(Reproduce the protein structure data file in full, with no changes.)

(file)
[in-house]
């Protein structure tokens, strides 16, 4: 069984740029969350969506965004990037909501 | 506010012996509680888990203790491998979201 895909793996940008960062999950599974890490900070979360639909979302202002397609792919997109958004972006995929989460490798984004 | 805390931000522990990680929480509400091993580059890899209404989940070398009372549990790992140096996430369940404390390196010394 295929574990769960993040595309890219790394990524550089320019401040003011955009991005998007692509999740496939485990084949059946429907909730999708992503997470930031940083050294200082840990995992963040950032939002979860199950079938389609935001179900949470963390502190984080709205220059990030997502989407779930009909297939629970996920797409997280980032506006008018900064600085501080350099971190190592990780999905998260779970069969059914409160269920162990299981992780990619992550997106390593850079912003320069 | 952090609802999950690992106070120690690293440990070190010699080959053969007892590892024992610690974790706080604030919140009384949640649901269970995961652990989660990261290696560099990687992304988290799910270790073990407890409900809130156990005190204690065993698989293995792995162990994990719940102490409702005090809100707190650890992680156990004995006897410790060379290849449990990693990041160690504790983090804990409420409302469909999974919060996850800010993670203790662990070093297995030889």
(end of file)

[in-house]
């Protein structure tokens, strides 16, 4: 069984740029969350969506965004990037909501 | 506010012996509680888990203790491998979201 895909793996940008960062999950599974890490900070979360639909979302202002397609792919997109958004972006995929989460490798984004 | 805390931000522990990680929480509400091993580059890899209404989940070398009372549990790992140096996430369940404390390196010394 295929574990769960993040595309890219790394990524550089320019401040003011955009991005998007692509999740496939485990084949059946429907909730999708992503997470930031940083050294200082840990995992963040950032939002979860199950079938389609935001179900949470963390502190984080709205220059990030997502989407779930009909297939629970996920797409997280980032506006008018900064600085501080350099971190190592990780999905998260779970069969059914409160269920162990299981992780990619992550997106390593850079912003320069 | 952090609802999950690992106070120690690293440990070190010699080959053969007892590892024992610690974790706080604030919140009384949640649901269970995961652990989660990261290696560099990687992304988290799910270790073990407890409900809130156990005190204690065993698989293995792995162990994990719940102490409702005090809100707190650890992680156990004995006897410790060379290849449990990693990041160690504790983090804990409420409302469909999974919060996850800010993670203790662990070093297995030889």